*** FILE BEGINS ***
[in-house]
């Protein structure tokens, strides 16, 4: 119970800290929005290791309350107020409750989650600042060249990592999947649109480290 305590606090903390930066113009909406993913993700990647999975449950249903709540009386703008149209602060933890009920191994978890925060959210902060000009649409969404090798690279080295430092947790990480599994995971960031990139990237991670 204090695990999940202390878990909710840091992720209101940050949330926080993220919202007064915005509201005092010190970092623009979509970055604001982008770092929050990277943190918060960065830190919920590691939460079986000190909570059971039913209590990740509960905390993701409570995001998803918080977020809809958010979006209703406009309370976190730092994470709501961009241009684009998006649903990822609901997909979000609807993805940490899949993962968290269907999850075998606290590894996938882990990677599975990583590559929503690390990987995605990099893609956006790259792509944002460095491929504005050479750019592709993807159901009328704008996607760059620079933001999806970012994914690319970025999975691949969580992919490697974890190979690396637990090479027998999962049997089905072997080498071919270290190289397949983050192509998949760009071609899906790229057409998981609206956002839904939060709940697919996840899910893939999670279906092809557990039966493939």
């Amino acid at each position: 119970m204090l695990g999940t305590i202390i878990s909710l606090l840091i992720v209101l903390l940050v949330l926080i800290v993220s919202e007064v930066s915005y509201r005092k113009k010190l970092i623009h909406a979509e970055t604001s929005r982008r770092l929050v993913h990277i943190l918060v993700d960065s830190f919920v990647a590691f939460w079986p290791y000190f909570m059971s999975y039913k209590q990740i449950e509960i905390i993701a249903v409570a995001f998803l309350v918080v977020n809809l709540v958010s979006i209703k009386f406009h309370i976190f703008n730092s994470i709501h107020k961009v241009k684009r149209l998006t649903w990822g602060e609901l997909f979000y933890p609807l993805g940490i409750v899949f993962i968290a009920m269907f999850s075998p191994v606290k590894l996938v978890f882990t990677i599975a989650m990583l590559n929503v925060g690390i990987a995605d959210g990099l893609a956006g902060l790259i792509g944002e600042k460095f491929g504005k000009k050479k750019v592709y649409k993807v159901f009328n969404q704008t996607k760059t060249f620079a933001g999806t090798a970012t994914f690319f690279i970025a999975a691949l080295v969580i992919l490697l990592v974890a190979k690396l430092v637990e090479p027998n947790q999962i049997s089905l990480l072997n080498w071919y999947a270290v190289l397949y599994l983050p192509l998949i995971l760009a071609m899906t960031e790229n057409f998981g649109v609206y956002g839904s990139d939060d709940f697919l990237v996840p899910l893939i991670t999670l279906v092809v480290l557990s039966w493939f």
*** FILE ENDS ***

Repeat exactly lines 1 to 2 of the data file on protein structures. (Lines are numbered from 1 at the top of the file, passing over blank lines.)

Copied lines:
[in-house]
């Protein structure tokens, strides 16, 4: 119970800290929005290791309350107020409750989650600042060249990592999947649109480290 305590606090903390930066113009909406993913993700990647999975449950249903709540009386703008149209602060933890009920191994978890925060959210902060000009649409969404090798690279080295430092947790990480599994995971960031990139990237991670 204090695990999940202390878990909710840091992720209101940050949330926080993220919202007064915005509201005092010190970092623009979509970055604001982008770092929050990277943190918060960065830190919920590691939460079986000190909570059971039913209590990740509960905390993701409570995001998803918080977020809809958010979006209703406009309370976190730092994470709501961009241009684009998006649903990822609901997909979000609807993805940490899949993962968290269907999850075998606290590894996938882990990677599975990583590559929503690390990987995605990099893609956006790259792509944002460095491929504005050479750019592709993807159901009328704008996607760059620079933001999806970012994914690319970025999975691949969580992919490697974890190979690396637990090479027998999962049997089905072997080498071919270290190289397949983050192509998949760009071609899906790229057409998981609206956002839904939060709940697919996840899910893939999670279906092809557990039966493939």